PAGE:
Hawa Mahal

Hawa Mahal
Hawa Mahal (meaning: The Palace of Winds or The Palace of Breeze) is an iconic palace situated in Bari Chaupar in Jaipur, India. It is a five-storey pyramid-shaped monument with 953 small casements with screened windows called Jharokhas (Devashish, 2011). It forms part of the east wall of the City Palace Complex. Today, the Hawa Mahal has become one of the most recognizable monuments in Jaipur city.

This palace building was constructed in 1799 by Swai Pratap Singh, a Kachwaha ruler of Jaipur from 1778 to 1803 (Devashish, 2011; Hoskote, 2020; Taknet, 2016; Tillotson, 2006). He was the grandson of Maharaja Sawai Jai Singh II (1699-1743 A.D.), the founder of Jaipur. Hawa Mahal was built as a majestic facade and designed so that the wind blowing from the west blew through all five storeys of the structure (Taknet, 2016). Lal Chand Usta, the chief architect of Hawa Mahal was awarded a Jagir (a large grant) for this magnificent work (Taknet, 2016). Gopal Swami Khetanchi, a popular artist at the time is said to have painted the structure (Taknet, 2016).

Located on the periphery of the palace compound, on the boundary between the royal and public space, the palace has been exclusively designed for the royal queens who could watch proceedings, fairs, festivals, and everyday life on the road through the Jharokhas (Devashish, 2011; Hoskote, 2020; Tillotson, 2006). As it is connected to Zenana (women's chambers) through long screened latticed tunnels, loyal ladies could ensure their privacy since they had to obey the strict rules of Purdah, which forbade them from appearing in public without face coverings (Taknet, 2016).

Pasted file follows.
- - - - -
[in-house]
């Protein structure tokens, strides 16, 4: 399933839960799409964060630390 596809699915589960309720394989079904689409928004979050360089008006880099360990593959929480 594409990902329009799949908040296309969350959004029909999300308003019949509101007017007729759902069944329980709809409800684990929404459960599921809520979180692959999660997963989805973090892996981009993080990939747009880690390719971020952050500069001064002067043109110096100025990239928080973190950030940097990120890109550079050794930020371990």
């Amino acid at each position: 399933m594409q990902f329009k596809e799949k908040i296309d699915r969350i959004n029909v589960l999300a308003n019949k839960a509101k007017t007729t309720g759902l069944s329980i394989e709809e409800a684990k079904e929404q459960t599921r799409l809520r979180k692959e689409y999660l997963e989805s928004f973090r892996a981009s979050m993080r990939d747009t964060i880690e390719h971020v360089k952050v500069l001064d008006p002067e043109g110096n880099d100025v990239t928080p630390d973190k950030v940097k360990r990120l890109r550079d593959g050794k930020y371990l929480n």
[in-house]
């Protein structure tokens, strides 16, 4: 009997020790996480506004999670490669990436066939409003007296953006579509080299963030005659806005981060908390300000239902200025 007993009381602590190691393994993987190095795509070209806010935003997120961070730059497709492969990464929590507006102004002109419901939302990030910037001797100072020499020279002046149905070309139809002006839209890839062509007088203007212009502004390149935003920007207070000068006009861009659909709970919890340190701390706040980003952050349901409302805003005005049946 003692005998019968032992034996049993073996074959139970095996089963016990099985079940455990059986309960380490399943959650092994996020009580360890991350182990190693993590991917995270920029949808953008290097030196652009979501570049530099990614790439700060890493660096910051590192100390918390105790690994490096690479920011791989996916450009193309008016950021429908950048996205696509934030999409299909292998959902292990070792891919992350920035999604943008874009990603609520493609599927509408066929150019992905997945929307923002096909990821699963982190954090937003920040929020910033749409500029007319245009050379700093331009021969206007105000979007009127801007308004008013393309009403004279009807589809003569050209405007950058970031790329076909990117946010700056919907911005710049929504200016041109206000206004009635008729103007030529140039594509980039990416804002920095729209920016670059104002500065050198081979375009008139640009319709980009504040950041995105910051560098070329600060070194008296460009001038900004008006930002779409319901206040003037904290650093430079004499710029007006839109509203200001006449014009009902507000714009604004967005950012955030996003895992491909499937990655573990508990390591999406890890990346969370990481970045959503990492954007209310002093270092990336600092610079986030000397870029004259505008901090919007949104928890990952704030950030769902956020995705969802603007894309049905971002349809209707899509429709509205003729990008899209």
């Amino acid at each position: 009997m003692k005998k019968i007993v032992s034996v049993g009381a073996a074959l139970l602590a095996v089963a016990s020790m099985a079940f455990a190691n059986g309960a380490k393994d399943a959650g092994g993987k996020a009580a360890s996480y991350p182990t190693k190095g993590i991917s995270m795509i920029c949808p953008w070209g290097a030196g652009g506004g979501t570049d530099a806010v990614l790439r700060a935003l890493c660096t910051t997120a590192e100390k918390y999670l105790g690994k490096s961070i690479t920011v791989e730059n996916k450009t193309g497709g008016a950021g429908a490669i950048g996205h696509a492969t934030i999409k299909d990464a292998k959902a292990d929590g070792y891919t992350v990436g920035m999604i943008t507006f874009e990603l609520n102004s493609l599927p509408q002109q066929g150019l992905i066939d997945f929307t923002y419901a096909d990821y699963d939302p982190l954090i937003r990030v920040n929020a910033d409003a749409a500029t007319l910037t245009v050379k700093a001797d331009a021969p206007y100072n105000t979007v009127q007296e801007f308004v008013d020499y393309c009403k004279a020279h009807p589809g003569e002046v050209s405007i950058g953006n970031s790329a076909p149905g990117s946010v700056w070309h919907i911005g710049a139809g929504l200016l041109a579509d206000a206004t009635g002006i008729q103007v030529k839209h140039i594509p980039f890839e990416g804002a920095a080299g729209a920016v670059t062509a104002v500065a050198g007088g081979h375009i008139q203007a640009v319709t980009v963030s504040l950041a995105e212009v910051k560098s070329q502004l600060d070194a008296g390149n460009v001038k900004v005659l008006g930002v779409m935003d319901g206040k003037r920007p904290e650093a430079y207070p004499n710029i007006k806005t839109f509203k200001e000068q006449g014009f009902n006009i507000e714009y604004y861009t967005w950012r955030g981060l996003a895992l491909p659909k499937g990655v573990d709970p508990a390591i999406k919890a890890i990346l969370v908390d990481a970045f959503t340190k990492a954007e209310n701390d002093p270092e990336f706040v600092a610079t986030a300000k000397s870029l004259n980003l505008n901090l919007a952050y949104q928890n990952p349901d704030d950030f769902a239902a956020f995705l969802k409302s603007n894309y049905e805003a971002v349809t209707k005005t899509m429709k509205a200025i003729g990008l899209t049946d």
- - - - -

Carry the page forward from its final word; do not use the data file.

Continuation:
The palace building
Built at an elevated location as compared to its neighbouring buildings, this pink sandstone five-storey palace building resembles a honeycomb structure (Devashish, 2011; Tillotson, 2006). It is made up of small casements, each with tiny windows and arched roofs with hanging cornices. The top three storeys are just a room deep while the base floors are connected to the rooms and courtyards of the City Palace (Devashish, 2011). There are no stairs to reach the upper floors but ramps. The front section of the building has no ornamentation but the back, the section that faces the public space, has many elaborate and decorative elements.

The first storey of this building is called Sharad Mandir and the autumn celebrations are said to have been conducted here. The second storey is called Ratan Mandir because of the dazzling glasswork on its walls. The third which is known as Vichitra Mandir is said to have been used by the Maharaja to worship his deity. The fourth and fifth stories of this building are called Prakash Mandir and Hawa Mandir respectively.

Part of this palace building has now been converted into a museum.
1) Devashish, D., 2011. Tourism marketing. Pearson Education India. p.5.
2) Hoskote, A., 2020. Heirloom Treasures: The Cultural Tapestry of India: A compilation of selected articles from India Beckons: Volume 1. Notion Press. ISBN: 9781648996900. pp.23-
3) Taknet, D.K., 2016. Jaipur: Gem of India. Lustra Print Process Private Limited, New Delhi. pp.198-203.
4) Tillotson, G.H.R., 2006. Jaipur Nama: Tales from the Pink City. Penguin Books India. pp.68-69.
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This page was last updated on 1 August 2022
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